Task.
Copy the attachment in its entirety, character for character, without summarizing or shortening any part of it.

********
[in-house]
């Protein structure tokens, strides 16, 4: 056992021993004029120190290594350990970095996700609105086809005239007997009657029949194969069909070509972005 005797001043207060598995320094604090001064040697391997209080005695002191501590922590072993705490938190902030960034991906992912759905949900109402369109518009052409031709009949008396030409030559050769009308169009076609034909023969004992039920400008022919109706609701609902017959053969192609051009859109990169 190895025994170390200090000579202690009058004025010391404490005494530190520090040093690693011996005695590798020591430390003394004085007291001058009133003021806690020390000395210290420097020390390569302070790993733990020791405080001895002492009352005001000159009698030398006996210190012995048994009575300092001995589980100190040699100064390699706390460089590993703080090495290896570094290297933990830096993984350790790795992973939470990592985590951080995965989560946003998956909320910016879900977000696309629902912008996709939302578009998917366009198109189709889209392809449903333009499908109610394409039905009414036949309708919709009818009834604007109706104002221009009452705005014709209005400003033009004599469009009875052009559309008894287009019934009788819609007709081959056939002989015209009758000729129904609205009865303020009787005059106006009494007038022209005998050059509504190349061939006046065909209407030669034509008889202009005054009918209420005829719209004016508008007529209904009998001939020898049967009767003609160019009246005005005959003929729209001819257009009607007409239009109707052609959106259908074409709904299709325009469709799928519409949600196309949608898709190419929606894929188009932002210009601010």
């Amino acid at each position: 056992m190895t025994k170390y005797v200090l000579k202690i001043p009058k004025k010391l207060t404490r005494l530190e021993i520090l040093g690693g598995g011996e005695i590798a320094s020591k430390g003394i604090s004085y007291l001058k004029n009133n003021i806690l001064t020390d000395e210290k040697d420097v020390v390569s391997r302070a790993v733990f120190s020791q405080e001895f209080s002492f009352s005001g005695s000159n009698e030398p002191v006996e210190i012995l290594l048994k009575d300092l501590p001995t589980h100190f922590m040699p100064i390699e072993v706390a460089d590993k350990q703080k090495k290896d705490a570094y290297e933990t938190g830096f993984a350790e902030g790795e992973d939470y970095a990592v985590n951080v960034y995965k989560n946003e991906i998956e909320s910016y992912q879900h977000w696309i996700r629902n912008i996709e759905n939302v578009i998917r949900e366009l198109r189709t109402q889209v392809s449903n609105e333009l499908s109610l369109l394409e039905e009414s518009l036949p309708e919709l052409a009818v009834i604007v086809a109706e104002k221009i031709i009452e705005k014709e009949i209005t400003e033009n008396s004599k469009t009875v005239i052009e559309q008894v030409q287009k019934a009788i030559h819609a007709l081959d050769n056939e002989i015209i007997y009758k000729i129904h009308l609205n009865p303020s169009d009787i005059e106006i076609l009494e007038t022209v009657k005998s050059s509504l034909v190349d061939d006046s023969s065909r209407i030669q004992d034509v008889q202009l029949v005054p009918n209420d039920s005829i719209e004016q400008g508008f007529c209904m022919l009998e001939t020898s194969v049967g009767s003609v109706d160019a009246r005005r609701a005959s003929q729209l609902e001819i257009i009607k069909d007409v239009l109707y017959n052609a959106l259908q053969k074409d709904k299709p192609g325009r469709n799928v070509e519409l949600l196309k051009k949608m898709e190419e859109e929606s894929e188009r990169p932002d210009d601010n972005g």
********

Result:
[in-house]
């Protein structure tokens, strides 16, 4: 056992021993004029120190290594350990970095996700609105086809005239007997009657029949194969069909070509972005 005797001043207060598995320094604090001064040697391997209080005695002191501590922590072993705490938190902030960034991906992912759905949900109402369109518009052409031709009949008396030409030559050769009308169009076609034909023969004992039920400008022919109706609701609902017959053969192609051009859109990169 190895025994170390200090000579202690009058004025010391404490005494530190520090040093690693011996005695590798020591430390003394004085007291001058009133003021806690020390000395210290420097020390390569302070790993733990020791405080001895002492009352005001000159009698030398006996210190012995048994009575300092001995589980100190040699100064390699706390460089590993703080090495290896570094290297933990830096993984350790790795992973939470990592985590951080995965989560946003998956909320910016879900977000696309629902912008996709939302578009998917366009198109189709889209392809449903333009499908109610394409039905009414036949309708919709009818009834604007109706104002221009009452705005014709209005400003033009004599469009009875052009559309008894287009019934009788819609007709081959056939002989015209009758000729129904609205009865303020009787005059106006009494007038022209005998050059509504190349061939006046065909209407030669034509008889202009005054009918209420005829719209004016508008007529209904009998001939020898049967009767003609160019009246005005005959003929729209001819257009009607007409239009109707052609959106259908074409709904299709325009469709799928519409949600196309949608898709190419929606894929188009932002210009601010």
């Amino acid at each position: 056992m190895t025994k170390y005797v200090l000579k202690i001043p009058k004025k010391l207060t404490r005494l530190e021993i520090l040093g690693g598995g011996e005695i590798a320094s020591k430390g003394i604090s004085y007291l001058k004029n009133n003021i806690l001064t020390d000395e210290k040697d420097v020390v390569s391997r302070a790993v733990f120190s020791q405080e001895f209080s002492f009352s005001g005695s000159n009698e030398p002191v006996e210190i012995l290594l048994k009575d300092l501590p001995t589980h100190f922590m040699p100064i390699e072993v706390a460089d590993k350990q703080k090495k290896d705490a570094y290297e933990t938190g830096f993984a350790e902030g790795e992973d939470y970095a990592v985590n951080v960034y995965k989560n946003e991906i998956e909320s910016y992912q879900h977000w696309i996700r629902n912008i996709e759905n939302v578009i998917r949900e366009l198109r189709t109402q889209v392809s449903n609105e333009l499908s109610l369109l394409e039905e009414s518009l036949p309708e919709l052409a009818v009834i604007v086809a109706e104002k221009i031709i009452e705005k014709e009949i209005t400003e033009n008396s004599k469009t009875v005239i052009e559309q008894v030409q287009k019934a009788i030559h819609a007709l081959d050769n056939e002989i015209i007997y009758k000729i129904h009308l609205n009865p303020s169009d009787i005059e106006i076609l009494e007038t022209v009657k005998s050059s509504l034909v190349d061939d006046s023969s065909r209407i030669q004992d034509v008889q202009l029949v005054p009918n209420d039920s005829i719209e004016q400008g508008f007529c209904m022919l009998e001939t020898s194969v049967g009767s003609v109706d160019a009246r005005r609701a005959s003929q729209l609902e001819i257009i009607k069909d007409v239009l109707y017959n052609a959106l259908q053969k074409d709904k299709p192609g325009r469709n799928v070509e519409l949600l196309k051009k949608m898709e190419e859109e929606s894929e188009r990169p932002d210009d601010n972005g």